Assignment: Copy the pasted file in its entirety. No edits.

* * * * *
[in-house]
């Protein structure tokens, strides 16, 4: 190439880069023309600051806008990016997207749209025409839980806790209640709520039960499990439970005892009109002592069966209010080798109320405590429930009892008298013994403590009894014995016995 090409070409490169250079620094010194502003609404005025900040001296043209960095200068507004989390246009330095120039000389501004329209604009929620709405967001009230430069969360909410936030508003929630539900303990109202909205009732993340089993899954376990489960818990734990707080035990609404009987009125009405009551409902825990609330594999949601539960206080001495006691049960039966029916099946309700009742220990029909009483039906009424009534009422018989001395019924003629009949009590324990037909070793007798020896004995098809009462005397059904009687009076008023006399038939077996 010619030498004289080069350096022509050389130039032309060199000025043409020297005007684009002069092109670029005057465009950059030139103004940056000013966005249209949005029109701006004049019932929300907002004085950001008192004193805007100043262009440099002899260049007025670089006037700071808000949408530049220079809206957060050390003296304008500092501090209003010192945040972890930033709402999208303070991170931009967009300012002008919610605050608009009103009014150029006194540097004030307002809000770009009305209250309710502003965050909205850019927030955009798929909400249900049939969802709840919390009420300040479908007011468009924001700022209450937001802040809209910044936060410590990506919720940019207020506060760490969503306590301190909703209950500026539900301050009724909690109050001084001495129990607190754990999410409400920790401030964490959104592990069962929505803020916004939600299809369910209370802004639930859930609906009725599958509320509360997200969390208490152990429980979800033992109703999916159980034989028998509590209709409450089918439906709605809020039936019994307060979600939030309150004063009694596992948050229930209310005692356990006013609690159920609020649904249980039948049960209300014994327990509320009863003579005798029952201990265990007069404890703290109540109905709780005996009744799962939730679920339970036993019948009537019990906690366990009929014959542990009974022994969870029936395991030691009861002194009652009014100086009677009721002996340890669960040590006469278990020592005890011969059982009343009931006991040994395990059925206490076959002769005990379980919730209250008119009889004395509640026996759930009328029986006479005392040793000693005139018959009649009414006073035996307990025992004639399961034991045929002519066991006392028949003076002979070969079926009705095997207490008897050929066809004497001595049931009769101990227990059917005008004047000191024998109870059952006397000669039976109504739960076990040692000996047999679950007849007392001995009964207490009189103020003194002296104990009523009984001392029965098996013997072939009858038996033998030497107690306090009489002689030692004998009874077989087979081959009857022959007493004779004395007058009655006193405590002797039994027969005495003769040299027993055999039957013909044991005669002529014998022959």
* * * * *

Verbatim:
[in-house]
């Protein structure tokens, strides 16, 4: 190439880069023309600051806008990016997207749209025409839980806790209640709520039960499990439970005892009109002592069966209010080798109320405590429930009892008298013994403590009894014995016995 090409070409490169250079620094010194502003609404005025900040001296043209960095200068507004989390246009330095120039000389501004329209604009929620709405967001009230430069969360909410936030508003929630539900303990109202909205009732993340089993899954376990489960818990734990707080035990609404009987009125009405009551409902825990609330594999949601539960206080001495006691049960039966029916099946309700009742220990029909009483039906009424009534009422018989001395019924003629009949009590324990037909070793007798020896004995098809009462005397059904009687009076008023006399038939077996 010619030498004289080069350096022509050389130039032309060199000025043409020297005007684009002069092109670029005057465009950059030139103004940056000013966005249209949005029109701006004049019932929300907002004085950001008192004193805007100043262009440099002899260049007025670089006037700071808000949408530049220079809206957060050390003296304008500092501090209003010192945040972890930033709402999208303070991170931009967009300012002008919610605050608009009103009014150029006194540097004030307002809000770009009305209250309710502003965050909205850019927030955009798929909400249900049939969802709840919390009420300040479908007011468009924001700022209450937001802040809209910044936060410590990506919720940019207020506060760490969503306590301190909703209950500026539900301050009724909690109050001084001495129990607190754990999410409400920790401030964490959104592990069962929505803020916004939600299809369910209370802004639930859930609906009725599958509320509360997200969390208490152990429980979800033992109703999916159980034989028998509590209709409450089918439906709605809020039936019994307060979600939030309150004063009694596992948050229930209310005692356990006013609690159920609020649904249980039948049960209300014994327990509320009863003579005798029952201990265990007069404890703290109540109905709780005996009744799962939730679920339970036993019948009537019990906690366990009929014959542990009974022994969870029936395991030691009861002194009652009014100086009677009721002996340890669960040590006469278990020592005890011969059982009343009931006991040994395990059925206490076959002769005990379980919730209250008119009889004395509640026996759930009328029986006479005392040793000693005139018959009649009414006073035996307990025992004639399961034991045929002519066991006392028949003076002979070969079926009705095997207490008897050929066809004497001595049931009769101990227990059917005008004047000191024998109870059952006397000669039976109504739960076990040692000996047999679950007849007392001995009964207490009189103020003194002296104990009523009984001392029965098996013997072939009858038996033998030497107690306090009489002689030692004998009874077989087979081959009857022959007493004779004395007058009655006193405590002797039994027969005495003769040299027993055999039957013909044991005669002529014998022959």